As for tax cuts in future legislative sessions, Cwodzinski, Pryor, and Kotyza-Witthuhn agreed that they should be considered, provided the state’s economy continues growing. All three acknowledged that the tax on Social Security income will be a topic of discussion in the next session and expressed their openness to reconsidering it.
With the new state spending, all three representatives will be watching for specific outcomes to justify what was spent.
For Kotyza-Witthuhn, she will be focused on encouraging greater parental participation in early childhood and family education (ECFE) classrooms. She anticipates that this will drive more innovation in classroom instruction and enable better targeting of the needs of young students.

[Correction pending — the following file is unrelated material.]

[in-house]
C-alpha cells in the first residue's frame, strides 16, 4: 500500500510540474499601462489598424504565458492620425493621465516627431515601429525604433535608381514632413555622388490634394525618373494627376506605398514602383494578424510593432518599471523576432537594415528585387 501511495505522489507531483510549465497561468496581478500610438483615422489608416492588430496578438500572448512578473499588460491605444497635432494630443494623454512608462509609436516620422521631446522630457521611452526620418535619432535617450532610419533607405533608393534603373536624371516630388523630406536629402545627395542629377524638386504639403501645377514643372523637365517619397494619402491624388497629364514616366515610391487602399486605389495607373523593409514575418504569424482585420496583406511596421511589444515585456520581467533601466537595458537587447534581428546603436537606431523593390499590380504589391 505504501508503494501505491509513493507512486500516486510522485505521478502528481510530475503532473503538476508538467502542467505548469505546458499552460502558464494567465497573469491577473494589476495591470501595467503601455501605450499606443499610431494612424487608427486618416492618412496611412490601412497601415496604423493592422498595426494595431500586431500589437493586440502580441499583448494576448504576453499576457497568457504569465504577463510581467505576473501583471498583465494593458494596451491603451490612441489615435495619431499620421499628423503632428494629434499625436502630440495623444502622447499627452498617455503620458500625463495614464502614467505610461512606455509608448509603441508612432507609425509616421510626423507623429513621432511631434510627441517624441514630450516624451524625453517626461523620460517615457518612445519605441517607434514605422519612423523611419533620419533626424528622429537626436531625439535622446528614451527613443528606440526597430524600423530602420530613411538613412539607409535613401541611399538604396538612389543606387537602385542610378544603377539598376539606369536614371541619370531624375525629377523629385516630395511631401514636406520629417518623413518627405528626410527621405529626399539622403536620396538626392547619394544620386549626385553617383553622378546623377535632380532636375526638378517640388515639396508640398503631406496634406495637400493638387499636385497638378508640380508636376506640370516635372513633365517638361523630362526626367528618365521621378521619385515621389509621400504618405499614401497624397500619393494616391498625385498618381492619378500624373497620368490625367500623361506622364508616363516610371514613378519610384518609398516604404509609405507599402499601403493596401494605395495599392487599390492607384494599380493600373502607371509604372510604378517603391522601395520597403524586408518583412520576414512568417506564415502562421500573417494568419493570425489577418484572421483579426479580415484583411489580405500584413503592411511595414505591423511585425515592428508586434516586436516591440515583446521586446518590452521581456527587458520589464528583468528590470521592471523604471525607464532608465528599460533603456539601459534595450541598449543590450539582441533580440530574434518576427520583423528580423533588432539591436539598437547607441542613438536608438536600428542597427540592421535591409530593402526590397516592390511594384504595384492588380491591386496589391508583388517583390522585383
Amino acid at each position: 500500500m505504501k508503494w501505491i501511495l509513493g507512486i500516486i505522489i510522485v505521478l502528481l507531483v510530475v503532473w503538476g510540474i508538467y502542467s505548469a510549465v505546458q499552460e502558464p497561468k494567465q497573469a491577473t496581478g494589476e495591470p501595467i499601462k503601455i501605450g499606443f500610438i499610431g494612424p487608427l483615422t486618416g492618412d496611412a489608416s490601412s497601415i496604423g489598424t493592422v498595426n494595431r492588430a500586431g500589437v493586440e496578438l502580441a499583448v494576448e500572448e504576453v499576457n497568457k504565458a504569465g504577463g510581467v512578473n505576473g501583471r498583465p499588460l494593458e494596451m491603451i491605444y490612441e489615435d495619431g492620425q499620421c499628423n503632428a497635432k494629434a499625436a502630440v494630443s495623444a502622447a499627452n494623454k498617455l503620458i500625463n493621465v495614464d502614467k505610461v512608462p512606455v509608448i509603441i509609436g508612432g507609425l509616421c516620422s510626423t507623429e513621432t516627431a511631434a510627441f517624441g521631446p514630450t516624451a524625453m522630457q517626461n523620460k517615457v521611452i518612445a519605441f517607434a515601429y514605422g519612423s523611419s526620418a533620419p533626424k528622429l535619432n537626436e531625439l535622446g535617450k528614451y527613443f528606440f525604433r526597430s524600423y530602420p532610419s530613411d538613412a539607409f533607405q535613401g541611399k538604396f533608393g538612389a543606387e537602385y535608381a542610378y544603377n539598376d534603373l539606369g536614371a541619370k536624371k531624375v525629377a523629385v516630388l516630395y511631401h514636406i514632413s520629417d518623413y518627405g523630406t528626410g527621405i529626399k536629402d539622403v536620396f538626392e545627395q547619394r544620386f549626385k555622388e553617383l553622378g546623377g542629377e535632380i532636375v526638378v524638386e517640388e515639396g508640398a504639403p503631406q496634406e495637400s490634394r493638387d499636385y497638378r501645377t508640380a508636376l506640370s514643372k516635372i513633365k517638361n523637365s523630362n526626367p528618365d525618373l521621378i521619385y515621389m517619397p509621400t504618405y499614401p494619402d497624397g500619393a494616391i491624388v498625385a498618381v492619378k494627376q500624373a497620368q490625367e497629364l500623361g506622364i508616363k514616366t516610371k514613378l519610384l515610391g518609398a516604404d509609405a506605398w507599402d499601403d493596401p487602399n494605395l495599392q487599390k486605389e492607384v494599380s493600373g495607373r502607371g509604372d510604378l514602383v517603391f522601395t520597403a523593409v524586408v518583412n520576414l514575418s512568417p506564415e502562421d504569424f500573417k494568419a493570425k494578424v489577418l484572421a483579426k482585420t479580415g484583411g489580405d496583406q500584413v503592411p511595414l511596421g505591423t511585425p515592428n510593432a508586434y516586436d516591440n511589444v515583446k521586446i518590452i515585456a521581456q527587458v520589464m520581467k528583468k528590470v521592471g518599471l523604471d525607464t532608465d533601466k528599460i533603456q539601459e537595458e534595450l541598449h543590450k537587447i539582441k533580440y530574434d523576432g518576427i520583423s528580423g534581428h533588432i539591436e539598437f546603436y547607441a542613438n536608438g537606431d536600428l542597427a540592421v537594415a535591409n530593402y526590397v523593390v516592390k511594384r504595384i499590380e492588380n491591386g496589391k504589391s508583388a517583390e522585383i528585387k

Cwodzinski believes that the newly introduced unemployment insurance benefits for bus drivers, kitchen staff, and janitorial staff will play a crucial role in improving recruitment and retention numbers. This, in turn, can help address the ongoing worker shortage experienced by school districts. Previously, many workers in these positions faced the need to seek alternative employment during the summer months, often resulting in a permanent departure from school district employment.
Pryor expects that increased K-12 school funding will lead to higher school readiness among 3- and 4-year-old children. Currently, children from low-income families show a higher lack of readiness than children of higher-income families. In turn, this should ease the need for professional staff required to mitigate school readiness issues.
She will also be monitoring the impact of increased school funding on the literacy test scores of third graders.
What’s in it for EP?
How does Eden Prairie benefit from all the new spending?